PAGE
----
Dev

A programmer's view of Apple's new Swift language

Racer OS X and Apple's Craig Federighi onstage at WWDC 2012.
Image Credit: Heather Kelly/VentureBeat

For Apple developers, it’s now Swift.

Apple’s Objective-C programming is much loved. Vilified. Workable. But it appears to be on its way out the door as Apple’s main programming language. Swift will probably replace it on Apple’s new platforms like Yosemite and iOS 8.

Sighs and collective shock erupted at Apple’s announcement at the World Wide Developers Conference Monday when Swift was announced and officially entered the limelight.

Don’t fret. Objective-C and Swift can exist within the same application. Swift has the same runtime as Objective-C.

You can read my esteemed colleague Devindra Hardawar’s excellent analysis of WWDC 14 here.

We were curious about Swift and contacted a well-regarded software engineer, freelancer Sam Soffes, for his take. Soffes lives in San Francisco and has worked on apps like Litely, Hipstamatic, and Bible.

We put seven questions to him about the pros and cons of Swift. And the possible pasture for Objective-C. His answers will startle, amaze and, perhaps, sadden.

Sam Soffes, software engineer

Above: Sam Soffes, software engineer

Image Credit: Sam Soffes

1. Why make developers learn another language?

Apple’s main goals for Swift were something easy to learn and very fast to use. I think these are great goals. Apple isn’t forcing everyone to learn a new lanaguge. Whenever they’ve introduced big technology changes in the past, like Automatic Reference Counting, they’ve allowed developers to continue doing it the old way until they wanted to adopt the new technology.

Throwing out everything and learning something new is a tough thing to do. Objective-C is many developers’ livelihoods. Messing with the tools we’ve been using for years to get our job done is hard to hear at first. Apple does a great job making a case that the new tools are the way to go.

One of the ways Apple is making it’s case this time is speed. Swift is really fast at working with collections. That alone is a big win. It’s new syntax is also really great. I think Objective-C developers will come to love Swift quickly.

2. Isn’t Objective C sufficient enough?

Objective-C is great and really powerful. It has served Apple well for a really long time. It’s older than the web though. It is pretty awkward to learn — especially for someone new to programming. This is due to looking a lot different than most other languages and its C background. Most of Objective-C’s awkwardness is due to it being built on top of C.

Making something easy to learn and really productive to use is tough to do on top of such a low-level lanague like C. You have to do a lot of things by hand in C. This is neither easy to learn nor productive. Apple wasn’t in need of a new language. They were proactive in making something new and great.

3. What is the ramp-up time to learn it, and is it easy to do so?

Swift has only been out a day, so it’s hard to say. From spending a couple of hours with it, I made really good progress porting one of my Objective-C apps to Swift. At first, I was really frustrated. Once I stepped back and accepted this would be a bit of a struggle since it’s brand new, it became much easier to read the documentation and get unstuck when I hit issues.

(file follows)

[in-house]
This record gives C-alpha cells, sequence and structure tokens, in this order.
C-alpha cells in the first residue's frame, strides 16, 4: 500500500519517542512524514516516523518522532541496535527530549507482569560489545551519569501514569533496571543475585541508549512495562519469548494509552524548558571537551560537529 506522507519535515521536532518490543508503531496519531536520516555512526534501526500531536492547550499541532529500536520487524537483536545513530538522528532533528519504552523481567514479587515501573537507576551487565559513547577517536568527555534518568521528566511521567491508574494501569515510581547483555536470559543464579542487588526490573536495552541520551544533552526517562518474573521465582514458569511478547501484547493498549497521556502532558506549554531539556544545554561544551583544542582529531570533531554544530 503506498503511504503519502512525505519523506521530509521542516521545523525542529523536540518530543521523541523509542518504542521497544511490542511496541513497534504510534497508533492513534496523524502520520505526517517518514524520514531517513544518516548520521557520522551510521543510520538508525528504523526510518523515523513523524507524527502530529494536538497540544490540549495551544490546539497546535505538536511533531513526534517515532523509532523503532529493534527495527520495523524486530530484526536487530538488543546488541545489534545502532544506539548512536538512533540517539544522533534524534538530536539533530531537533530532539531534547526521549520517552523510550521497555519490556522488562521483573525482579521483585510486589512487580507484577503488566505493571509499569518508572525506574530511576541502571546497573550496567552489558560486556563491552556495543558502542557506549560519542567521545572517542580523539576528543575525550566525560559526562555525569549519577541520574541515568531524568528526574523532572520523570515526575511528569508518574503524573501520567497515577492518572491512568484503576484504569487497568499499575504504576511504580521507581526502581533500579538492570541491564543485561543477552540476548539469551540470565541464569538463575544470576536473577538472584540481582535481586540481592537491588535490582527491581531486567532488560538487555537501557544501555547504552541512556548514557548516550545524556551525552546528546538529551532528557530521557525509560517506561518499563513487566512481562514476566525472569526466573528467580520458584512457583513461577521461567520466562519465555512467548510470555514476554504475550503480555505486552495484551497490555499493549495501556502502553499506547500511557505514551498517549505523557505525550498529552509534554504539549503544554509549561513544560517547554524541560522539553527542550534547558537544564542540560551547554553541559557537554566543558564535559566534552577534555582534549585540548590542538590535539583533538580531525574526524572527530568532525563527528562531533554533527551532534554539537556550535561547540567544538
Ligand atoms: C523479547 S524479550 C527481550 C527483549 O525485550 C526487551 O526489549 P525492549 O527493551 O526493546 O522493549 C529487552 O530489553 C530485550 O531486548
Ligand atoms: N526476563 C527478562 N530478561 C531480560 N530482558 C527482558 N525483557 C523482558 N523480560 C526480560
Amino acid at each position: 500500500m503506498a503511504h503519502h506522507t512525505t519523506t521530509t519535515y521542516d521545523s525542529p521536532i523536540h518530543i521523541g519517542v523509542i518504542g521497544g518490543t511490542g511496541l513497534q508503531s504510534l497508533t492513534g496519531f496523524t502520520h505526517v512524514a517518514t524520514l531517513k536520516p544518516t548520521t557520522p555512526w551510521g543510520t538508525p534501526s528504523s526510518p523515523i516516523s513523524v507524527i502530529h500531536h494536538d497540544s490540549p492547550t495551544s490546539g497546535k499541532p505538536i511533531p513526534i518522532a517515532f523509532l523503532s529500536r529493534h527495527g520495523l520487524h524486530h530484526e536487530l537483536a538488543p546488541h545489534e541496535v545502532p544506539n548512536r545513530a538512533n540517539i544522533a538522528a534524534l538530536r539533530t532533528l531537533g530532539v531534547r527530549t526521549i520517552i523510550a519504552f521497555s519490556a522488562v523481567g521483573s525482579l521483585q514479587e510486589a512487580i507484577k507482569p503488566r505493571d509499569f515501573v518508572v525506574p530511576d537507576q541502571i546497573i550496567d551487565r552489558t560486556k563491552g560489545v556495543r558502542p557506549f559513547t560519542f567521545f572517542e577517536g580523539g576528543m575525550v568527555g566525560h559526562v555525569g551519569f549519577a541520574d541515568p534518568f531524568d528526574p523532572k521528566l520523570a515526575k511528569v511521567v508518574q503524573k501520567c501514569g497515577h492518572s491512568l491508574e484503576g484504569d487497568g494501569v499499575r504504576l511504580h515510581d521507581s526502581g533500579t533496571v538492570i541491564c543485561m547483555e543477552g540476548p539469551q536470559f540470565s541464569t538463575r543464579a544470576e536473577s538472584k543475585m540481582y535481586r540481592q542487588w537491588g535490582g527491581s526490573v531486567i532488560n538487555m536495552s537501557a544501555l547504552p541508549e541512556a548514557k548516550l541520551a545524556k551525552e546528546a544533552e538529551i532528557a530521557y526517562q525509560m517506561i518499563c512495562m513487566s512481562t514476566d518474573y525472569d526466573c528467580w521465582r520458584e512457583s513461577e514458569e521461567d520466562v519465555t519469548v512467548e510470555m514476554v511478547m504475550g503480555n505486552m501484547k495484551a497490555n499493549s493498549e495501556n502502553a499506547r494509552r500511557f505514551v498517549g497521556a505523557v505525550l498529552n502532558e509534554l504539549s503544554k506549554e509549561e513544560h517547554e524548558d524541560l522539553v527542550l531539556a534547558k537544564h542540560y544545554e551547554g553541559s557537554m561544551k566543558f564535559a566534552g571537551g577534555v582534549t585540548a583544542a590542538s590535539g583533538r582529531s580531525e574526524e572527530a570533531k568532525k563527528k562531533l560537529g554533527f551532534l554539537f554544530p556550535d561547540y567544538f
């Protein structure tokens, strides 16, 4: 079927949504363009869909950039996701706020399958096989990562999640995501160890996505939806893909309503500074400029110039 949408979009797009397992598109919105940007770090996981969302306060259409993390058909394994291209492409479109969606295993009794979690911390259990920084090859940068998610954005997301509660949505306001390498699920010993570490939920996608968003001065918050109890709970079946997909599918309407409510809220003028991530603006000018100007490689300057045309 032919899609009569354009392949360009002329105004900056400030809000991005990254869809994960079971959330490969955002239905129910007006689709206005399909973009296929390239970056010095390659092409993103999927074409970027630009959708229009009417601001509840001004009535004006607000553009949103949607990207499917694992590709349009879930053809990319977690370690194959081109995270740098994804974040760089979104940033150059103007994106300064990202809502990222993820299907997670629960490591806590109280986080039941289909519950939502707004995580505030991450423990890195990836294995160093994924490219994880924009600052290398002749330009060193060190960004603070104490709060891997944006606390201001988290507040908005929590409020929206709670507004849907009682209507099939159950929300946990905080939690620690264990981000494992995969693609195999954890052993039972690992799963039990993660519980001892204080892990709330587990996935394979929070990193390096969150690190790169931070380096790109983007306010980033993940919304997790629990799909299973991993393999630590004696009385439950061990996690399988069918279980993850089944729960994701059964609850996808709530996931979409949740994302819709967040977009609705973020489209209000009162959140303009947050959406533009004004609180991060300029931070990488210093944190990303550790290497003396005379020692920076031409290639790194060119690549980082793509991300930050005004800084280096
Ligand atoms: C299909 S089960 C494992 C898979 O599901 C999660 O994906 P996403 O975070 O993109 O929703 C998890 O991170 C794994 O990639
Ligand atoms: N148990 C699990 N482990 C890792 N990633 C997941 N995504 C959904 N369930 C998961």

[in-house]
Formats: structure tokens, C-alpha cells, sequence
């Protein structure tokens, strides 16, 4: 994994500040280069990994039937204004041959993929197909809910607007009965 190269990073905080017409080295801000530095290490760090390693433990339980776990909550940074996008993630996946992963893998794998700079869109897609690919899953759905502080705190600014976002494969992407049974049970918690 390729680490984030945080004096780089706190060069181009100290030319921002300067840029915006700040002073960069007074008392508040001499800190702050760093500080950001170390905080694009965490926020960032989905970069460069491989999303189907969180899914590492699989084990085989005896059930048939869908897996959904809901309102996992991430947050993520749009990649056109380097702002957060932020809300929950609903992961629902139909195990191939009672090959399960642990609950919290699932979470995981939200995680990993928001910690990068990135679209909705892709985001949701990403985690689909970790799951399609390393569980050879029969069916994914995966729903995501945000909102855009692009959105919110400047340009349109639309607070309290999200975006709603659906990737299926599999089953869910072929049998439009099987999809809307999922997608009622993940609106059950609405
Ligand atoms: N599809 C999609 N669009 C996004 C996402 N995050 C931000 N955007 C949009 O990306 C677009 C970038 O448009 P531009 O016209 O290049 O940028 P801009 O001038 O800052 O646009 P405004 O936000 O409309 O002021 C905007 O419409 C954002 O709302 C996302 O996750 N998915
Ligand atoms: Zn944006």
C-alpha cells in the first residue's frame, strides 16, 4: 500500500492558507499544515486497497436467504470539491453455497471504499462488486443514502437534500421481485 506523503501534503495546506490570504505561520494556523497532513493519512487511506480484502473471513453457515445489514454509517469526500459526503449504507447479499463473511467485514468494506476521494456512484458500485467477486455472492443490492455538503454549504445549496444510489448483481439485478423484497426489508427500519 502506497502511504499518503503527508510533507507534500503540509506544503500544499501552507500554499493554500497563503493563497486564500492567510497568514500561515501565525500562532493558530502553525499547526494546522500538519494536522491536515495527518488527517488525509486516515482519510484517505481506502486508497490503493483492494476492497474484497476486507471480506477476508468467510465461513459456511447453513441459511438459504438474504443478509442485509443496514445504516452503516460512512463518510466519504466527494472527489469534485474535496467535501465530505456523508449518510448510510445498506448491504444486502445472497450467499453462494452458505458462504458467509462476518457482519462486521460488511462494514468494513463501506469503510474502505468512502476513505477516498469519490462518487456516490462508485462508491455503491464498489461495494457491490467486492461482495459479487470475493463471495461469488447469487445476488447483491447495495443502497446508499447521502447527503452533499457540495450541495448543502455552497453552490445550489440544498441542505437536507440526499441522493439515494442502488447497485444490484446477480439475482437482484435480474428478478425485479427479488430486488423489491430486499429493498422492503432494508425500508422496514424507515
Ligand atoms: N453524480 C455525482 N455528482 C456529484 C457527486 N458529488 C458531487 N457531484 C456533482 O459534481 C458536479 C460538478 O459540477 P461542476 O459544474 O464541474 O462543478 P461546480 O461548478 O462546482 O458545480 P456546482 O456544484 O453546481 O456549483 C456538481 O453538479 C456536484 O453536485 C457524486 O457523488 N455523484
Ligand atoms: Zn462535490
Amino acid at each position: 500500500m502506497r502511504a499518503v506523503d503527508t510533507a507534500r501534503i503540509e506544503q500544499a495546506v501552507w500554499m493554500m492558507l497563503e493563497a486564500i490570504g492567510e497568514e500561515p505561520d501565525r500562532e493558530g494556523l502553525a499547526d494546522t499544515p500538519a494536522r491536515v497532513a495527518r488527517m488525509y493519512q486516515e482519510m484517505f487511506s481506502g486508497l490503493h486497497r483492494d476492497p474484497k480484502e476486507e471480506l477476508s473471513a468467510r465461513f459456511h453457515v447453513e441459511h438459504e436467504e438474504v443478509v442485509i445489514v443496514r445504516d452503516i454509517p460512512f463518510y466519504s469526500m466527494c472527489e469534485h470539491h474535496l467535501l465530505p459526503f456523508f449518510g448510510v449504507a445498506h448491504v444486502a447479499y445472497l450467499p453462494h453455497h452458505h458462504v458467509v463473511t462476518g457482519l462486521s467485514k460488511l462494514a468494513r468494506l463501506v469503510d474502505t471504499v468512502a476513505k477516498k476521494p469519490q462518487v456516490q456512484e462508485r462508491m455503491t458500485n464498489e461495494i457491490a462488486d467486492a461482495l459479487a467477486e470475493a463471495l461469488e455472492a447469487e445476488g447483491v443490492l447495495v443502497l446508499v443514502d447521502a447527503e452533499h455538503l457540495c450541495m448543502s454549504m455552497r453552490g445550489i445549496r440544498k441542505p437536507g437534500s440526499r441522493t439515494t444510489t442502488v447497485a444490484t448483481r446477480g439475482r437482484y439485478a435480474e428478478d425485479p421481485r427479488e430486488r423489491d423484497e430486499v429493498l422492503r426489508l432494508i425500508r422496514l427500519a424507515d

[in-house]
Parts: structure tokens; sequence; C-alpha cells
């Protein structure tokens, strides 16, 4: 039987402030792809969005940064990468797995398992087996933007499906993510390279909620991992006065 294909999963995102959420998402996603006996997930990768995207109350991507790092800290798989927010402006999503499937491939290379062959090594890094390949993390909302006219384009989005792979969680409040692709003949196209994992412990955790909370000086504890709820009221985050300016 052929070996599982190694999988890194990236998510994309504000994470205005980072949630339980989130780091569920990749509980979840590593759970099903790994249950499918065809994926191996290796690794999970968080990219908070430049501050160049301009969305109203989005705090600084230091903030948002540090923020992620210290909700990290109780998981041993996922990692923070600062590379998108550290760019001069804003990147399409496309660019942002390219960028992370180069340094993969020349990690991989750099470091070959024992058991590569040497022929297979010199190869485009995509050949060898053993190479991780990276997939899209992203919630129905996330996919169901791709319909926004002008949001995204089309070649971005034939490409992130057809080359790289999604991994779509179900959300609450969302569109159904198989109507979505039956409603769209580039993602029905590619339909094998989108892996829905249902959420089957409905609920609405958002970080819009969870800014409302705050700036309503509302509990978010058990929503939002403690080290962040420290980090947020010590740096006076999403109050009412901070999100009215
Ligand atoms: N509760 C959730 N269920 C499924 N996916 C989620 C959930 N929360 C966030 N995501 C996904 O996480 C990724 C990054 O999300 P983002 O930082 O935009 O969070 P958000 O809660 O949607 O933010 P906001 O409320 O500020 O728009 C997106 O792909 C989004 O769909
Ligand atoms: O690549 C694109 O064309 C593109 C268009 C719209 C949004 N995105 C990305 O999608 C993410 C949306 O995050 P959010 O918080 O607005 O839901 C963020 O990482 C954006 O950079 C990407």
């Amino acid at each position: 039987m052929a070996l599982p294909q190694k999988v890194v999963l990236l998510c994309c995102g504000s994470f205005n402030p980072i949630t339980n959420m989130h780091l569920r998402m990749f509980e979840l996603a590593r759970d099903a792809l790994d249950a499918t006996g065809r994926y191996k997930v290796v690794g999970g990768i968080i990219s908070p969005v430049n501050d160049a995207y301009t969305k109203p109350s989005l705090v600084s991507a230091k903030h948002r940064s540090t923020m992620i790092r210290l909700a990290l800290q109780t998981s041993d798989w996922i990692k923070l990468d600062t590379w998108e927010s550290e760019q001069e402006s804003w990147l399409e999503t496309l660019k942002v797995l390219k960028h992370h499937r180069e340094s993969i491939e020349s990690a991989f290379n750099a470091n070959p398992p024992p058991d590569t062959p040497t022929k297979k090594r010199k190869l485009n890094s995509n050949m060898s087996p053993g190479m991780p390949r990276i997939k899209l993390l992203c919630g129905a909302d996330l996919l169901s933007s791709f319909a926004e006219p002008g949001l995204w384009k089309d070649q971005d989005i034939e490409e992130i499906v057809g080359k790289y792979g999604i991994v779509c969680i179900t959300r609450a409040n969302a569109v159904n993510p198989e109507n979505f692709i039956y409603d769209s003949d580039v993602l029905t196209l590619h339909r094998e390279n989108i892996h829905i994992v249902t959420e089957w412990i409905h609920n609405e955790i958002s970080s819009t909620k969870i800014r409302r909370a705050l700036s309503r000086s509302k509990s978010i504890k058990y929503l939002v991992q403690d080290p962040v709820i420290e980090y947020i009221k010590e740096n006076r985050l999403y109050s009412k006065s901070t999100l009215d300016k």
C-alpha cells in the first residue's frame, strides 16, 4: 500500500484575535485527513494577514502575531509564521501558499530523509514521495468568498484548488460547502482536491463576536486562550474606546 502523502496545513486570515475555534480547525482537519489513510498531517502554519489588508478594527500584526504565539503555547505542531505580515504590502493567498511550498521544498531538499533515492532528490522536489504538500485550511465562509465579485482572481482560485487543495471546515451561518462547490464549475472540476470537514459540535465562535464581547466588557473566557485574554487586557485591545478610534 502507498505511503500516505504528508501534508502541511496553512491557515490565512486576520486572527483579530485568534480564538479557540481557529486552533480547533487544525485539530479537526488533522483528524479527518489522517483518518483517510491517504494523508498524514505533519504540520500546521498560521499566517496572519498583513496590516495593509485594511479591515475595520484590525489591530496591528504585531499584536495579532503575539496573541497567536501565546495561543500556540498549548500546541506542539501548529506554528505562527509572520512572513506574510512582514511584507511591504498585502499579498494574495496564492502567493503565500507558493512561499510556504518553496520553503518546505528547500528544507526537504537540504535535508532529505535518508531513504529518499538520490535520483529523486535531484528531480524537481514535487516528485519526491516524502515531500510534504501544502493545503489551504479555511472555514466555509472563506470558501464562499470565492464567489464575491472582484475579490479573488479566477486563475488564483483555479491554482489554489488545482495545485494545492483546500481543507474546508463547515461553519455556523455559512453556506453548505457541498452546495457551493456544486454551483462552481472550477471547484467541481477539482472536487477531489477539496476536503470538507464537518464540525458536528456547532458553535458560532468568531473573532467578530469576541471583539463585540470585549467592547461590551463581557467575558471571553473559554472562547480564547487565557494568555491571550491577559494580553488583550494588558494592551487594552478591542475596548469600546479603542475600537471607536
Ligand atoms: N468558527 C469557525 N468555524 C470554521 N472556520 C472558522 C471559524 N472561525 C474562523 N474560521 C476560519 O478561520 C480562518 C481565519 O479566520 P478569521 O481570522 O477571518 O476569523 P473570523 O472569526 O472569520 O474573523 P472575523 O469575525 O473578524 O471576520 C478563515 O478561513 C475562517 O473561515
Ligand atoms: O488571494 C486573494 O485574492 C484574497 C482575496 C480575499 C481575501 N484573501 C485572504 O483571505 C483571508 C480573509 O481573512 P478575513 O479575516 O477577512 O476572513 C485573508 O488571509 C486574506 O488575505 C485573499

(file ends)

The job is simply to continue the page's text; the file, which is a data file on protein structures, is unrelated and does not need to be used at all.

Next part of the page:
I think one of the best parts about Swift is a lot of the simplicity they were able to bring to the language due to not being built on top of C. Explaining Objective-C to someone who has never programmed is pretty difficult. You have to explain all of the exceptions to rules and get into pretty deep computer science topics right from the start. Swift let’s you bypass all of that and just get into the code.

4. What are the trends that inspired the language?

Swift pulls a lot from various languages. There’s a lot that reminds me of JavaScript, Go, Ruby, and others. Objective-C is pretty old. It’s a really welcome change to see lots of features inspired by modern languages.

5. What is the endgame with Swift ultimately?

I think Apple’s goal with Swift is to make something anyone can learn quickly and be really productive in. I’m sure they will attempt to phase out Objective-C completely years down the road.

Something easy to learn is huge. More developers on their platform is great for everyone. This is a big step toward that goal.

6. How does Swift compare to MS and Google languages?

Swift reminds me the most of Google’s Go language. Go is a really great language. It’s good to see Apple mirroring some of the great things it does. Go has a lot of really nice concurrency features I’d love to see Apple do in Swift. Microsoft C# has a lot of neat reactive things as well. Hopefully this is just the beginning for Apple’s new language.

7. Is it true Swift eliminates 2 or 3 lines of code?

Absolutely. Since things are so consice in Swift compared to Objective-C, you can chain things together on one line and have it still be very readable. You could do a lot of the same stuff with Objective-C, but it would be a really long and super hard line to read. There are several new things that would take a lot more code in Objective-C that are a joy to write in Swift.

After working with Swift for just a day and going back to Objective-C for my client work, I already miss writing Swift.


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